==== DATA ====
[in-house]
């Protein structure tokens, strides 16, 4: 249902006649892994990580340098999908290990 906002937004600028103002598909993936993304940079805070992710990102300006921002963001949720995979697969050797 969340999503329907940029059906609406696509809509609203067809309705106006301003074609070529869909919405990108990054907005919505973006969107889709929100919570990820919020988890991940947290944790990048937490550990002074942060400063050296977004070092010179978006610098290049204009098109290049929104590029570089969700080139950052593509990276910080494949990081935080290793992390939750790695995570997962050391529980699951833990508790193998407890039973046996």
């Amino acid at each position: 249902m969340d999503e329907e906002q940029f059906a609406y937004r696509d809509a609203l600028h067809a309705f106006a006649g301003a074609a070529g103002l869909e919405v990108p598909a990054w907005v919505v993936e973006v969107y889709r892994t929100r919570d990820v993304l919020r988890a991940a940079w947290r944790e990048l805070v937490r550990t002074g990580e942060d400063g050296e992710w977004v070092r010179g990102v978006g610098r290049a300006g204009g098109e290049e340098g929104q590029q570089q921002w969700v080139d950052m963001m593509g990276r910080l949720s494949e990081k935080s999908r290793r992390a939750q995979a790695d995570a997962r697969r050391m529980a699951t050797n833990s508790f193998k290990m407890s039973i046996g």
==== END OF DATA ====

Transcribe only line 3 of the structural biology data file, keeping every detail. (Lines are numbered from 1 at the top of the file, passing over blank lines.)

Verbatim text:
């Amino acid at each position: 249902m969340d999503e329907e906002q940029f059906a609406y937004r696509d809509a609203l600028h067809a309705f106006a006649g301003a074609a070529g103002l869909e919405v990108p598909a990054w907005v919505v993936e973006v969107y889709r892994t929100r919570d990820v993304l919020r988890a991940a940079w947290r944790e990048l805070v937490r550990t002074g990580e942060d400063g050296e992710w977004v070092r010179g990102v978006g610098r290049a300006g204009g098109e290049e340098g929104q590029q570089q921002w969700v080139d950052m963001m593509g990276r910080l949720s494949e990081k935080s999908r290793r992390a939750q995979a790695d995570a997962r697969r050391m529980a699951t050797n833990s508790f193998k290990m407890s039973i046996g």